Groundwater supply declining, study says

Islanders may want to keep a closer tab on their taps.

A city-commissioned study indicates that the island’s finite water supply is declining in some areas.

The island’s deepest groundwater supplier, the Fletcher Bay aquifer, showed some of study’s steepest declines, especially in the Eagledale and Sands Road areas. Linked in recent years to high-capacity wells, the aquifer meets about 30 percent of the growing population’s water needs. Another large portion of the island’s water supply is generated by several small wells linked to a sea level aquifer, which in recent years has had instances of saltwater intrusion due to over-pumping.

Bainbridge’s water supply has become a top concern for residents, dominating community priority surveys and City Council campaigns.  Despite widespread public interest, the island has lacked a comprehensive analysis of whether it can satisfy its increasing thirst.

“There’s a lot of concern on the part of Bainbridge citizens about the state of their aquifers and what they can do about it,” said Joseph Lubischer, an engineer who helped lead the study for Bainbridge-based Aspect Consulting.

While the study’s limited scope prevents it from offering definitive answers, it does indicate that the concerns were well-founded.

“The last 20 years have seen some big, deep wells go in,” Lubischer said. “So, we’ve seen some changes recently, and we have a limited amount (of water).”

Of particular interest is Island Utilities Well 1, which supplies much of the Eagledale neighborhood on Eagle Harbor’s south shore. The high-capacity well registered the study’s steepest drop, declining from about 40 feet in 1988 to 25 feet last year.

“The Eagledale area is a concern and bears further investigation,” said Erick Miller, the study’s lead hydrologist.

Some new wells appear to be draining the supply of older wells. The Meigs Farm Well experienced a substantial water level drop when two Sands Road wells began pumping in 1994, according to the study.

The Sands Road wells showed declines in recent years, indicating use was outpacing recharge. Although lower than in previous years, the Sands Road wells appear to have stabilized in 2005.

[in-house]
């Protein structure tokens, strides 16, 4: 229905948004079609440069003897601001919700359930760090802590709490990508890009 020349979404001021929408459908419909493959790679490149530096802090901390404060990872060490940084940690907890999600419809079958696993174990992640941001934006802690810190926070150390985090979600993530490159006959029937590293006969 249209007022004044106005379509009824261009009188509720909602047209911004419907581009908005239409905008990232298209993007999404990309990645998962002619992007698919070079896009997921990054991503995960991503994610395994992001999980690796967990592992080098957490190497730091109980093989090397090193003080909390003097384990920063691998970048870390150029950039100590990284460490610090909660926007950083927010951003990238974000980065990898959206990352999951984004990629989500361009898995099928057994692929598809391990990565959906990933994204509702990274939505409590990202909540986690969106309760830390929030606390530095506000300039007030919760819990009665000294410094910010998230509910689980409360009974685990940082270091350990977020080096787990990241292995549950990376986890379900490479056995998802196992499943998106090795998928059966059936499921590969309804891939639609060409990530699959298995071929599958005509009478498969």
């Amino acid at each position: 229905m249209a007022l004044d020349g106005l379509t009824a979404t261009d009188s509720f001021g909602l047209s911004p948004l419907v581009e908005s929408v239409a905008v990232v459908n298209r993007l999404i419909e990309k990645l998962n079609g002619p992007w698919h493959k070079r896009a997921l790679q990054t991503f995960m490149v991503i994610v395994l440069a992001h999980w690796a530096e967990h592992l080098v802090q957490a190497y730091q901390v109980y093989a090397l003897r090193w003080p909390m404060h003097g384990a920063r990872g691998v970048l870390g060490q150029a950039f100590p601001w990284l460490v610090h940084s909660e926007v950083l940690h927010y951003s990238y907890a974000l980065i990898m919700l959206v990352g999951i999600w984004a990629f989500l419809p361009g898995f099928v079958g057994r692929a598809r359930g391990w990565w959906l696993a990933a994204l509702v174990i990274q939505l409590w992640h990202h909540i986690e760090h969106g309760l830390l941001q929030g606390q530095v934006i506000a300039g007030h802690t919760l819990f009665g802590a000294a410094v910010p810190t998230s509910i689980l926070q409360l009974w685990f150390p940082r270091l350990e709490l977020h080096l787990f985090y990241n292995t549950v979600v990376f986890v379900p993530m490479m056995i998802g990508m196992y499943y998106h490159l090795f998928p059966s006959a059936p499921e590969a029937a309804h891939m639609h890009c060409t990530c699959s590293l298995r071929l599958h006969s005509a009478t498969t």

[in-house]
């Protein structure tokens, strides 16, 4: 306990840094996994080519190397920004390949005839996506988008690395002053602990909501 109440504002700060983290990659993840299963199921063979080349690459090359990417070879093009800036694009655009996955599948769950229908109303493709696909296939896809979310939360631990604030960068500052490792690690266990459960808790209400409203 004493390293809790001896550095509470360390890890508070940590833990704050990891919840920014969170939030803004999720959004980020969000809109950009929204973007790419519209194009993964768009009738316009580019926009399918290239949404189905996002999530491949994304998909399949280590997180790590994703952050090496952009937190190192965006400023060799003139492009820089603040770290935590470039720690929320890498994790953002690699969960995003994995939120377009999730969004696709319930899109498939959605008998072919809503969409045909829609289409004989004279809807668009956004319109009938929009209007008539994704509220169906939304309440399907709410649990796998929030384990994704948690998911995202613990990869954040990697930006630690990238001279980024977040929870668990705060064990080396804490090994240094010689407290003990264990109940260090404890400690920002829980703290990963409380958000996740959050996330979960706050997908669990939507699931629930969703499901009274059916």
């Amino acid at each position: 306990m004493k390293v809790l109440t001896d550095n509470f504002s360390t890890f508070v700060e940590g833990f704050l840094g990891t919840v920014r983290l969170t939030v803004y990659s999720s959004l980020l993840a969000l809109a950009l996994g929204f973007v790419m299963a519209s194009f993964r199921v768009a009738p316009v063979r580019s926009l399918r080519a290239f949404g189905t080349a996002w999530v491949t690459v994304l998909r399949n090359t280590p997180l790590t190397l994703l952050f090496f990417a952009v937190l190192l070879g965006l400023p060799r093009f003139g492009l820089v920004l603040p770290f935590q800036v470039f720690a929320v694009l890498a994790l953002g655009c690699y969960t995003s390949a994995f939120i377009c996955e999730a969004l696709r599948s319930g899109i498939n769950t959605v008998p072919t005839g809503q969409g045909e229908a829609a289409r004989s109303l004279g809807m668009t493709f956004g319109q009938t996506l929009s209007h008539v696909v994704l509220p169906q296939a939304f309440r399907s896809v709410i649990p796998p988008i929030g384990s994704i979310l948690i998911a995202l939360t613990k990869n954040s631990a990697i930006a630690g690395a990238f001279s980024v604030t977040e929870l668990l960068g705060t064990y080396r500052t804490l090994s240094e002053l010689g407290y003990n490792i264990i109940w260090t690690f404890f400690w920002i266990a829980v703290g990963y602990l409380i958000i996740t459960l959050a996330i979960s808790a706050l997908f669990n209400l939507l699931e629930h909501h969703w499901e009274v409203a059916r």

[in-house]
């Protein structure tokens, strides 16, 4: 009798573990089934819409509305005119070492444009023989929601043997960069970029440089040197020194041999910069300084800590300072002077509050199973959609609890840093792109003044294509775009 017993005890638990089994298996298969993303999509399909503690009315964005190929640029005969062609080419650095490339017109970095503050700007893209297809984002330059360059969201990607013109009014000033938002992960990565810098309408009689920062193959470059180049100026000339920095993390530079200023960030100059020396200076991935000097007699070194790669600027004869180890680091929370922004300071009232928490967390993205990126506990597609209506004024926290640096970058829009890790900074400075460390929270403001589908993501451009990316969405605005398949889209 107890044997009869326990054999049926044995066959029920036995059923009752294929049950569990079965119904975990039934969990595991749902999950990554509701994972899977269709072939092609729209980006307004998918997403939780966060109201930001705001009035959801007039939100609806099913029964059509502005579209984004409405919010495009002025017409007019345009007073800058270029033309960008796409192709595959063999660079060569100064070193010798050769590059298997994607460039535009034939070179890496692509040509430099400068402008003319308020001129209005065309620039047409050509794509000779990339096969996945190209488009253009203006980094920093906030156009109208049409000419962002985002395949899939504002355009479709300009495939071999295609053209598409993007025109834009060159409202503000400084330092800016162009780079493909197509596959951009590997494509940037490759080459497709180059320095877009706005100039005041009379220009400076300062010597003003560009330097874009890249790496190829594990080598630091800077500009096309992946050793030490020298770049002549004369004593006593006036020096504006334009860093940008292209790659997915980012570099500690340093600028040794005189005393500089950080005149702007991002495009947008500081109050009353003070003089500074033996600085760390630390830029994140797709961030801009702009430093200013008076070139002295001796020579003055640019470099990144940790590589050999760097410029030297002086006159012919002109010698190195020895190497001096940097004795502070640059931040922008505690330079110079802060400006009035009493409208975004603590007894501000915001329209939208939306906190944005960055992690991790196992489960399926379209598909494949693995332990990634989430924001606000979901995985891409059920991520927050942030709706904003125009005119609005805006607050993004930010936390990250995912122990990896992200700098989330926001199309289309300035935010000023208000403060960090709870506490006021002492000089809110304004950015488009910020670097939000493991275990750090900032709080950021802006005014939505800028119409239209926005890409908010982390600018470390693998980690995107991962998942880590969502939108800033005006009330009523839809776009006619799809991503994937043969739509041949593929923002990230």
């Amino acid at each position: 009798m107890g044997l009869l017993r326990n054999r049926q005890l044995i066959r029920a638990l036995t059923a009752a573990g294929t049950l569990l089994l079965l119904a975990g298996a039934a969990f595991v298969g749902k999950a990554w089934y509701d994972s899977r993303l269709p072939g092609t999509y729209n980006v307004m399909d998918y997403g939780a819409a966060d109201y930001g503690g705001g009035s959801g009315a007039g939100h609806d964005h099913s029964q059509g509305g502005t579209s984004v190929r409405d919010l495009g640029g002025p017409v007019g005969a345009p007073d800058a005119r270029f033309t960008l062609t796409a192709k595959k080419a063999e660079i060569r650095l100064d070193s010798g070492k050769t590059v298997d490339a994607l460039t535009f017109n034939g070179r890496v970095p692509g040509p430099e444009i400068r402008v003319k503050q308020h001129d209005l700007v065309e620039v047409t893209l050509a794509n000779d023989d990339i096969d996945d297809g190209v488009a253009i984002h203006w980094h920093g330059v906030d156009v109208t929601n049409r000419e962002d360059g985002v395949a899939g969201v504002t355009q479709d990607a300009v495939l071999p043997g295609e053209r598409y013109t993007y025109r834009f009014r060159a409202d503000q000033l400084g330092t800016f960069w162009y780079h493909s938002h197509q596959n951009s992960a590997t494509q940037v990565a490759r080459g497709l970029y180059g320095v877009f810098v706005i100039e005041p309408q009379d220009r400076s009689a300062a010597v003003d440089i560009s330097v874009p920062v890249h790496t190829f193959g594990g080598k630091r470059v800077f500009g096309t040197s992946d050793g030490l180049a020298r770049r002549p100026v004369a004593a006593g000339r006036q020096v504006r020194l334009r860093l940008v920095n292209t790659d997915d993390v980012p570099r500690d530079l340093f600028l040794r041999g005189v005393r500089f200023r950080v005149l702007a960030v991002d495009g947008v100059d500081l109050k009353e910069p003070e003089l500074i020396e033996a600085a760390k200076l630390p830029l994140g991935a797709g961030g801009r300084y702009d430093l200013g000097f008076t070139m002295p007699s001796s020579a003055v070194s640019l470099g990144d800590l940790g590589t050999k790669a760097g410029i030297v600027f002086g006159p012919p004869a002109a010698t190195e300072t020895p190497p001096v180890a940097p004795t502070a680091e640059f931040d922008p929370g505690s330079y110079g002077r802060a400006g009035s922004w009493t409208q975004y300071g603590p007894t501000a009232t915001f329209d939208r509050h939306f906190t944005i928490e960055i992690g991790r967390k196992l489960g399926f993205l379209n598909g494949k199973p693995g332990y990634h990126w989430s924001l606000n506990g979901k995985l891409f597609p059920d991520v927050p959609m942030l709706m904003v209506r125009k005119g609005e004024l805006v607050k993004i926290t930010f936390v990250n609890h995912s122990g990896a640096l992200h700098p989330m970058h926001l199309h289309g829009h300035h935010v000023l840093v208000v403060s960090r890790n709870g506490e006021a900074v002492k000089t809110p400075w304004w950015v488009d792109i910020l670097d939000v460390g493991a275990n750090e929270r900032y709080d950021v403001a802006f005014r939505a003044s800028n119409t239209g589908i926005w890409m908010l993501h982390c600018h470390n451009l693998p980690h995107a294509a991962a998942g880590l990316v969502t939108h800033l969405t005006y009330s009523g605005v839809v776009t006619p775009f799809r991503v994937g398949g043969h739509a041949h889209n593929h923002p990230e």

The study also indicated that saltwater has seeped into a handful of sea level wells, making for unpalatable tap water. Increased pumping of near-shore wells sucks out freshwater and draws Puget Sound in.

The scope of the saltwater problem is unclear, said Lubischer, and requires further study.

“We’ve seen this problem on Whidbey Island and Marisone Island,” he said. “So far, Bainbridge appears to have ducked the bullet, but the data’s not as tight as we’d like.”

The study relied on data provided by utilities and other sources. The quality and quantity of the information was inconsistent, limiting the scope of the study.

The study’s limitations highlight the need for better data collection and communication between the city, well operators and other government agencies, said city water resources specialist Jalyn Cummings.

The study’s chief recommendations include taking a closer look at water use in the Fletcher Bay aquifer and evaluating saltwater levels in wells within a quarter mile of the shoreline.

In areas where pumping is outpacing aquifer recharge, the study outlined several potential fixes, including water metering, voluntary water conservation, limitations on well drilling and other regulatory solutions.

3 thoughts on “Groundwater supply declining, study says

  1. It’s past time for Bainbridge Island to have applied for “sole source aquifer” status with the State. Public Works had an application ready 3 years ago, but it was never sent in & has since been lost.
    How close to the edge do we want to live? The bottom line for the island is that we’ve maxed out on population and must take steps to put a ceiling on growth first. Then, of course, lots of conservation options should follow.

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